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Irish Storytelling   Leave a comment

weekinwinter

I’m a sucker for a Maeve Binchy novel. Yeah, I know her books are predictable, mushy and fast reads, but she gets me every time. Say what you will, Binchy is a marvelous story teller, and I was saddened to learn she died last summer. A Week in Winter was published posthumously.

Her last work has the requisite characters: independent women who are misled by handsome but unreliable men; ne’er do well young men who, despite the odds, turn their lives around; well-meaning parents who misunderstand their adult children; and, well, many more. For the most part, they are all quite lovely — young and old alike.

Chicky Starr left her family home on Ireland’s west coast as a young twenty-something, only to return some 20-plus years later to renovate an old mansion overlooking the sea as a hotel. Each of the book’s chapters focuses on a different character, while continuing the thread established in getting the hotel ready for guests. Of course, the guests figure prominently in the story. A few names from some of Binchy’s other works find their way into A Week in Winter, which only makes sense: Ireland is not that large a country.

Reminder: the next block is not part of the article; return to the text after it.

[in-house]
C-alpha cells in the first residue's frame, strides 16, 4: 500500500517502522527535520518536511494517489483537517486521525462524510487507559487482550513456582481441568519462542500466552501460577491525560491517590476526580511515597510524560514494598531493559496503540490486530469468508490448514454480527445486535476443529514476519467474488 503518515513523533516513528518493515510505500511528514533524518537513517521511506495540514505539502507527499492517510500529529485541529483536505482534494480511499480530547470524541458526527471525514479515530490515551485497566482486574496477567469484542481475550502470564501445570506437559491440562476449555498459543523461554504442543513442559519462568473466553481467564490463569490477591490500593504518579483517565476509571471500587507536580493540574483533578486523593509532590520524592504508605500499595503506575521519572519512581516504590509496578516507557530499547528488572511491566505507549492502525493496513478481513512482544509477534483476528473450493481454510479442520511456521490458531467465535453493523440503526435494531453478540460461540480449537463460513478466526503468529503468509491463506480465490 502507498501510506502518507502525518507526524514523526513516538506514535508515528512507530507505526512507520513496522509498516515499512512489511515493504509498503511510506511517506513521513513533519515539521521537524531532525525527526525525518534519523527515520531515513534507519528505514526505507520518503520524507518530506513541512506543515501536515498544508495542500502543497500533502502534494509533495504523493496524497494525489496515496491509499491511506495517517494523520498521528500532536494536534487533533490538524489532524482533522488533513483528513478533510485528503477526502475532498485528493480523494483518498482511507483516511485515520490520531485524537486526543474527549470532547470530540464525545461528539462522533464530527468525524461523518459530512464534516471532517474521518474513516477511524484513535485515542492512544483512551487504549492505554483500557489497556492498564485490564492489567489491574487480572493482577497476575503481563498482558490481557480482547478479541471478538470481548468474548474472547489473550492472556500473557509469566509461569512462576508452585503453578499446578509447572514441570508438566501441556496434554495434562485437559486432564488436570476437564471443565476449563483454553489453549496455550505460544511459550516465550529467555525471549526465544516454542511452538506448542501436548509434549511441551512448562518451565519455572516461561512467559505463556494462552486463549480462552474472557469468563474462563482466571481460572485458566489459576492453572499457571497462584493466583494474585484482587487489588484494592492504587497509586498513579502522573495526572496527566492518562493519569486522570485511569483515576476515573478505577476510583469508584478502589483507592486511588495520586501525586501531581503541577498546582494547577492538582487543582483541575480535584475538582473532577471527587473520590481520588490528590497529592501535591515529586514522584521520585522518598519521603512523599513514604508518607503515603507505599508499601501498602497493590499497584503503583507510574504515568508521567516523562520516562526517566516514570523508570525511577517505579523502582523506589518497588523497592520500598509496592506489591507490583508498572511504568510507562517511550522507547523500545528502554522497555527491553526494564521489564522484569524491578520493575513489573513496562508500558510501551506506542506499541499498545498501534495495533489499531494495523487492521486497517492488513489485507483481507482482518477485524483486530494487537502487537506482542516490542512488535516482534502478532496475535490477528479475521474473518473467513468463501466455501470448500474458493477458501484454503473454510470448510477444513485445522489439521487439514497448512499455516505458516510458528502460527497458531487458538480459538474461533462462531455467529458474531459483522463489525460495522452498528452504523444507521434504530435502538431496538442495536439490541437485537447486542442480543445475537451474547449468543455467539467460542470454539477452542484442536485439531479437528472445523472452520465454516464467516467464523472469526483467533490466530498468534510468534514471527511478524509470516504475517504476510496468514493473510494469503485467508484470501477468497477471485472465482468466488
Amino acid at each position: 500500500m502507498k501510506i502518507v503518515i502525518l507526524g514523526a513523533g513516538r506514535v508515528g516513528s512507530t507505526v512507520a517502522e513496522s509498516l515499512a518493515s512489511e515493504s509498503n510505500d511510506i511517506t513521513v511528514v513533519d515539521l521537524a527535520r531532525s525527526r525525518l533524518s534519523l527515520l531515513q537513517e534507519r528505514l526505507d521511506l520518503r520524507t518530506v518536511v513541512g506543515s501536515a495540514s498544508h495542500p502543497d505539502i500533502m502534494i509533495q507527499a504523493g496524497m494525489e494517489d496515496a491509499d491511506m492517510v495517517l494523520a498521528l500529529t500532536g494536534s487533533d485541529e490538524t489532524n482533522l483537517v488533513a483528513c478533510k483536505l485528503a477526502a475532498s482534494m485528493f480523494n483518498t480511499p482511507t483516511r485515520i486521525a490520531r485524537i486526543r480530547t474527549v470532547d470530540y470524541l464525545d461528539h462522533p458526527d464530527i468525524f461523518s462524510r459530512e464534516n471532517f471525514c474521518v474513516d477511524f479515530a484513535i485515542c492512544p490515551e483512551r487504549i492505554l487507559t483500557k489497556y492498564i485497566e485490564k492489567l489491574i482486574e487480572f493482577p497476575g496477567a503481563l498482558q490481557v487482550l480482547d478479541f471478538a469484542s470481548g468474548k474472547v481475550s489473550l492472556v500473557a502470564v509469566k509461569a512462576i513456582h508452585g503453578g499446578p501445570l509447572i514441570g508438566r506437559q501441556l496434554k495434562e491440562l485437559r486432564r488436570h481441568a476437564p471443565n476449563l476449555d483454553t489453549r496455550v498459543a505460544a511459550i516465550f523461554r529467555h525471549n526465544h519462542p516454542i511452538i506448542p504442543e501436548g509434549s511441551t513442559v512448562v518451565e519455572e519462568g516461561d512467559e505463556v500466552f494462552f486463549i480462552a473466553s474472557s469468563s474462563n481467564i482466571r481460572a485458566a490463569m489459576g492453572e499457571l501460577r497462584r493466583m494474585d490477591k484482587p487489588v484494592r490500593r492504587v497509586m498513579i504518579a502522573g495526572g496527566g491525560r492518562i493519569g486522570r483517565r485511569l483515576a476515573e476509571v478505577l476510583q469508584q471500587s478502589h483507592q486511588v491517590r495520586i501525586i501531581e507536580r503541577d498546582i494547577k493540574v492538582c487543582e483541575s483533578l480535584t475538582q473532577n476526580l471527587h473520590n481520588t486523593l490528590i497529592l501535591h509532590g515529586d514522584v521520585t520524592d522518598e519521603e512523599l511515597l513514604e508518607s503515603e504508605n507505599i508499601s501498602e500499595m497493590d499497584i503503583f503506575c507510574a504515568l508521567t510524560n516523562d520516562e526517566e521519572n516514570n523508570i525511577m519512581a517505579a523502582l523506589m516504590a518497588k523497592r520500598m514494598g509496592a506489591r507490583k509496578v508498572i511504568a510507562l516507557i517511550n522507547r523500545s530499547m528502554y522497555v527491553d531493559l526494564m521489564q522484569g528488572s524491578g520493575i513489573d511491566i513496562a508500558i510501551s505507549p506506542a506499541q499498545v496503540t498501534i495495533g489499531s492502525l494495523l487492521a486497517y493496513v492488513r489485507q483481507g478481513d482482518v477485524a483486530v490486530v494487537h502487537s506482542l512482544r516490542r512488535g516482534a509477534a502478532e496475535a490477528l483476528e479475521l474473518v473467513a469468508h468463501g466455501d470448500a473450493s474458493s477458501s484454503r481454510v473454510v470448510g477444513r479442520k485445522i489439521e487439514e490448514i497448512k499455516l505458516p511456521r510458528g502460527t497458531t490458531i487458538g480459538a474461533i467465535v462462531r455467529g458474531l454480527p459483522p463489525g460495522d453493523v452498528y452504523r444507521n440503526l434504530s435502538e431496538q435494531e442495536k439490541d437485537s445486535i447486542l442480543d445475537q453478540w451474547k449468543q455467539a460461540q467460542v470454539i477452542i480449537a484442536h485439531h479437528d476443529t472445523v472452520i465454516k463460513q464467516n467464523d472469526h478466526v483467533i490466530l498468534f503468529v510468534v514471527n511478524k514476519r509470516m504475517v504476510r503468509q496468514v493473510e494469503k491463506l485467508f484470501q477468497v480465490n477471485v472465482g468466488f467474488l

Family relationships, friendships and learning to navigate life are the themes Binchy weaves into her novels; and the Irish landscape is always as important as its inhabitants in her hands.

Binchy has authored 22 books, of which two are nonfiction; I’m glad there are still several I have yet to read.

A Week in Winter
Three-and-a-half Bookmarks
Alfred A. Knopf, 2013
326 pages

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